Facebook Inc said on Thursday it will take down misinformation about China’s coronavirus, after the World Health Organization declared the outbreak a global health emergency.
Facebook says its global network of third-party fact-checkers are continuing their work reviewing content and debunking false claims that are spreading related to the coronavirus. When they rate information as false, Facebook limits its spread on Facebook and Instagram and show people accurate information from these partners. Facebook also sends notifications to people who already shared or are trying to share this content to alert them that it’s been fact-checked.
The company will also start to remove content with false claims or conspiracy theories that have been flagged by leading global health organizations and local health authorities that could cause harm to people who believe them. Facebook is focusing on claims that are designed to discourage treatment or taking appropriate precautions. This includes claims related to false cures or prevention methods — like drinking bleach cures the coronavirus — or claims that create confusion about health resources that are available. Facebook will also block or restrict hashtags used to spread misinformation on Instagram.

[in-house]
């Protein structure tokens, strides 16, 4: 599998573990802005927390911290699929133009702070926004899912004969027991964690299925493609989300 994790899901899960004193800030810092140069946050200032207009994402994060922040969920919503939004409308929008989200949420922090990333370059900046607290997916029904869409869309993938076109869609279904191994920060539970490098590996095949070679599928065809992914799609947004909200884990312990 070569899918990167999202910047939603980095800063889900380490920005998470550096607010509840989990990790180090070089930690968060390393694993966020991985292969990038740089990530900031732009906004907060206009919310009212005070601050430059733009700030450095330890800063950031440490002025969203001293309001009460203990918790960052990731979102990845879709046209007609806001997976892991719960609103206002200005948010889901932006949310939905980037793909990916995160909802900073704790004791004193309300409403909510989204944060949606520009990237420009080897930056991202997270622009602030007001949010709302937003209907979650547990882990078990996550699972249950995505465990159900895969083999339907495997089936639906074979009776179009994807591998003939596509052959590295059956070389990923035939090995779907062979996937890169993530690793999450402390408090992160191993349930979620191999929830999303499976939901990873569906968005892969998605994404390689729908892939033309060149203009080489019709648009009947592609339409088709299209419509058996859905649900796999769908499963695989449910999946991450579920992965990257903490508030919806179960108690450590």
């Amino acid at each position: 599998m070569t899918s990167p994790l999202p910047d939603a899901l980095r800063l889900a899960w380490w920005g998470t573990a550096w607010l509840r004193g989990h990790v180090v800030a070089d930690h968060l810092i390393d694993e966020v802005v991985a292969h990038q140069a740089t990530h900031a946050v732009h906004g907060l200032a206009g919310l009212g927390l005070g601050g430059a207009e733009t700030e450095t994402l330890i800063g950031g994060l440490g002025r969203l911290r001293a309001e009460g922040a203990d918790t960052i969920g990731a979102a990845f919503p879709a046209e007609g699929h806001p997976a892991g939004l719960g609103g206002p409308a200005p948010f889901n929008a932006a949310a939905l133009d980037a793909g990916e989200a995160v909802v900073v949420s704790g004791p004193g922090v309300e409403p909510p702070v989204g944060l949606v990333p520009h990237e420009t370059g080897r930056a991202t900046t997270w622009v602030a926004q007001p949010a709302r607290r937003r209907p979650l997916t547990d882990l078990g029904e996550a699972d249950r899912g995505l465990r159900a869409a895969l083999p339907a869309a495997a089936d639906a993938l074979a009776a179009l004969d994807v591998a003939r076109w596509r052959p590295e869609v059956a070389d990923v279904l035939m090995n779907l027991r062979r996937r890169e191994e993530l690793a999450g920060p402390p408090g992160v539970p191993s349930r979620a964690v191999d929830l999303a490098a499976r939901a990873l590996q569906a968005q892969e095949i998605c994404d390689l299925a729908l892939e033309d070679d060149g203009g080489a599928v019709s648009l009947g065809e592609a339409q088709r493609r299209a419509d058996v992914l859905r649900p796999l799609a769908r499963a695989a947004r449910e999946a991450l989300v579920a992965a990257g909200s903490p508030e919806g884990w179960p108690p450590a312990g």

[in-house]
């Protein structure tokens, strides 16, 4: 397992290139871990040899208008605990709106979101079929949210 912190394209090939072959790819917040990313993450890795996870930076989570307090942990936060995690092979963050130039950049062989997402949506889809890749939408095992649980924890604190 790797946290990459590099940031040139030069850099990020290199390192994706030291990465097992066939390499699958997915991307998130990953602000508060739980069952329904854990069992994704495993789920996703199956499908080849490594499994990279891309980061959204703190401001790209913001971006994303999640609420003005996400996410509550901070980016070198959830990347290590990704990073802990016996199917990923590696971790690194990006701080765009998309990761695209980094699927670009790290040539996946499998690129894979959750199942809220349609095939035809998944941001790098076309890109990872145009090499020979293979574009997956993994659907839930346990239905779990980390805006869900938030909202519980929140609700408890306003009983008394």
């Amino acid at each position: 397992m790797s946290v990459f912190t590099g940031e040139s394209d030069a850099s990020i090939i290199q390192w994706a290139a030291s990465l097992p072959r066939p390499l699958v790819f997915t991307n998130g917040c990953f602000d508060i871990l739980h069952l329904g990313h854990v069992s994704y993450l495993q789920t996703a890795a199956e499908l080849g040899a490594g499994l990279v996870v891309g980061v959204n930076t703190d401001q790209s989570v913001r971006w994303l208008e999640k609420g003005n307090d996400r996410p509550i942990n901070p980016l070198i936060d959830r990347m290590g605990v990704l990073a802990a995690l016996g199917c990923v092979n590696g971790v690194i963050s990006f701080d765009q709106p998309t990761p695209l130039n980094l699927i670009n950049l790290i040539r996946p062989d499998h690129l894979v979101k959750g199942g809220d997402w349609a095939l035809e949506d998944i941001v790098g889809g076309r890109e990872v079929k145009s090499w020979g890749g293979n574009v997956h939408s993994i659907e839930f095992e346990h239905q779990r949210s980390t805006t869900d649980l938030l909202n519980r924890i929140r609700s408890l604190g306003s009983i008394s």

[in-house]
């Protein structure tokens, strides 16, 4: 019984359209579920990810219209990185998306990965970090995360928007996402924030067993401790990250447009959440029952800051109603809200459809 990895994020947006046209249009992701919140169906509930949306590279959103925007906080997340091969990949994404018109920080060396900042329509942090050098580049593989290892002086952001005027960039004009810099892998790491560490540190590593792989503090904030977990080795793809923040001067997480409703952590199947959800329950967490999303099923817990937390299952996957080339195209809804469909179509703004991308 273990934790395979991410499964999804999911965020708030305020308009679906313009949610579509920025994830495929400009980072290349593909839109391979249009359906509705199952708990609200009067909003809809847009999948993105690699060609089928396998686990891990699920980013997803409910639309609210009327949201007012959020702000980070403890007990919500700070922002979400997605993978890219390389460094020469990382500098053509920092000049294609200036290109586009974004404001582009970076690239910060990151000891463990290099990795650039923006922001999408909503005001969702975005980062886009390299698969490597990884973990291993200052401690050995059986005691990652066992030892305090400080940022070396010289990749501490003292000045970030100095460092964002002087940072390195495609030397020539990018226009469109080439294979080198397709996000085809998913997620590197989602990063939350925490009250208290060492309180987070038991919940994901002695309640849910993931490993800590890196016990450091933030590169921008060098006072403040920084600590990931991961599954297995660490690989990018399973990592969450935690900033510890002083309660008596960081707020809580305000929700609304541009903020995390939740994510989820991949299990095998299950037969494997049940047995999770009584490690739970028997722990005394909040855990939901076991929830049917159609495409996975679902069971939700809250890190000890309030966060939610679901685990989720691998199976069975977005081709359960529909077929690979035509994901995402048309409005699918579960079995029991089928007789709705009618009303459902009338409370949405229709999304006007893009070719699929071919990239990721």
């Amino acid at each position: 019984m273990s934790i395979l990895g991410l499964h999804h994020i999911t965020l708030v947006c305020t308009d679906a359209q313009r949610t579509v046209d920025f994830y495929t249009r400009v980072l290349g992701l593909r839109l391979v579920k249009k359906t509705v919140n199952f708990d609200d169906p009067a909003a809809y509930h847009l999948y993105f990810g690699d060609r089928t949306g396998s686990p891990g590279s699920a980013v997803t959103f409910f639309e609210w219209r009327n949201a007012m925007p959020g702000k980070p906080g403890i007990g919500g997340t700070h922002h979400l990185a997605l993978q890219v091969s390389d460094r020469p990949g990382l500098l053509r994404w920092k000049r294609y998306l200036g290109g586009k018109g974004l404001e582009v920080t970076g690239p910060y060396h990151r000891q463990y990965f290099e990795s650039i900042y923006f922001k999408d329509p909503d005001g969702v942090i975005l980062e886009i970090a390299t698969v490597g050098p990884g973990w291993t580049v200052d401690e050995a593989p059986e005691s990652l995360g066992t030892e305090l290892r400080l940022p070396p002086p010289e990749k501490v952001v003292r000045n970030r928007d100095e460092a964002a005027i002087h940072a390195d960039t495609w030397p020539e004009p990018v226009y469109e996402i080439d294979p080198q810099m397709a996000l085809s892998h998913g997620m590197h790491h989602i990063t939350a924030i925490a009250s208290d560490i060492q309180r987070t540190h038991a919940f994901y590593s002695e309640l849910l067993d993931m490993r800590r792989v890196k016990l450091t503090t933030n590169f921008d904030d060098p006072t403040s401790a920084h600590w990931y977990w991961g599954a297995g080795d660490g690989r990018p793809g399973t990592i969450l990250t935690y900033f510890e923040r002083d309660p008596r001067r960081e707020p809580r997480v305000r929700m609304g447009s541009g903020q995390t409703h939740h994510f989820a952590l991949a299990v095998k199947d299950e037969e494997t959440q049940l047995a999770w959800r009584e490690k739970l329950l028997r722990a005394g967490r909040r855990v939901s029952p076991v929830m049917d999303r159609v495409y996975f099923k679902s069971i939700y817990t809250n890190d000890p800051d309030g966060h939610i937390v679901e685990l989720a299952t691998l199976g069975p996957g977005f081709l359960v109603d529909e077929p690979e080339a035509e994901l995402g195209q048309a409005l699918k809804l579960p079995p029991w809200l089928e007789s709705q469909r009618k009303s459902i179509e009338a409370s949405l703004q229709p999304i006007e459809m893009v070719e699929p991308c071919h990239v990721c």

Facebook promises to help people get relevant and up-to-date information from partners through messages on top of News Feed on Facebook; these will be deployed based on guidance from the WHO. When people search for information related to the virus on Facebook or tap a related hashtag on Instagram, Facebook will surface an educational pop-up with credible information. Facebook has also provided free advertising credits to enable organizations to run coronavirus education campaigns on Facebook and Instagram in affected regions and are discussing ways to provide additional assistance and support to health authorities.
The company is also sharing aggregated and anonymized mobility data and high resolution population density maps with researchers at Harvard University’s School of Public Health and National Tsing Hua University in Taiwan to help inform their forecasting models for the spread of the virus as part of our broader Data for Good program.